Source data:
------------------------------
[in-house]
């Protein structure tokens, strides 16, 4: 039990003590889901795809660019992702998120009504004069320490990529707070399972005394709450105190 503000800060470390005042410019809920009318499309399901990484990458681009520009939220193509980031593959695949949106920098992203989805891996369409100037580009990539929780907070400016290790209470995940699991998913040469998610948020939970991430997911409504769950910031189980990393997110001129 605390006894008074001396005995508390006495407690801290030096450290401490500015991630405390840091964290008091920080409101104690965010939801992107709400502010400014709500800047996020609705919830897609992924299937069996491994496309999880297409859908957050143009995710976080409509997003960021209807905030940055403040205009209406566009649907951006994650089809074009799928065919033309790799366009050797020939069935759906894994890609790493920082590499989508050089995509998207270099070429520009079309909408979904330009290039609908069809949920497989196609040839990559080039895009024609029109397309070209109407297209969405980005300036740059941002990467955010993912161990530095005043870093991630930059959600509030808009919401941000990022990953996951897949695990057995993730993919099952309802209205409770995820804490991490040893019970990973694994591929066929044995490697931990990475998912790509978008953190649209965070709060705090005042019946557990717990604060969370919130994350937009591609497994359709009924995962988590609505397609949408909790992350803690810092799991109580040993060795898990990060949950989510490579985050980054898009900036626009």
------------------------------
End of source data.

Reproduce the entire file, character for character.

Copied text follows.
[in-house]
């Protein structure tokens, strides 16, 4: 039990003590889901795809660019992702998120009504004069320490990529707070399972005394709450105190 503000800060470390005042410019809920009318499309399901990484990458681009520009939220193509980031593959695949949106920098992203989805891996369409100037580009990539929780907070400016290790209470995940699991998913040469998610948020939970991430997911409504769950910031189980990393997110001129 605390006894008074001396005995508390006495407690801290030096450290401490500015991630405390840091964290008091920080409101104690965010939801992107709400502010400014709500800047996020609705919830897609992924299937069996491994496309999880297409859908957050143009995710976080409509997003960021209807905030940055403040205009209406566009649907951006994650089809074009799928065919033309790799366009050797020939069935759906894994890609790493920082590499989508050089995509998207270099070429520009079309909408979904330009290039609908069809949920497989196609040839990559080039895009024609029109397309070209109407297209969405980005300036740059941002990467955010993912161990530095005043870093991630930059959600509030808009919401941000990022990953996951897949695990057995993730993919099952309802209205409770995820804490991490040893019970990973694994591929066929044995490697931990990475998912790509978008953190649209965070709060705090005042019946557990717990604060969370919130994350937009591609497994359709009924995962988590609505397609949408909790992350803690810092799991109580040993060795898990990060949950989510490579985050980054898009900036626009």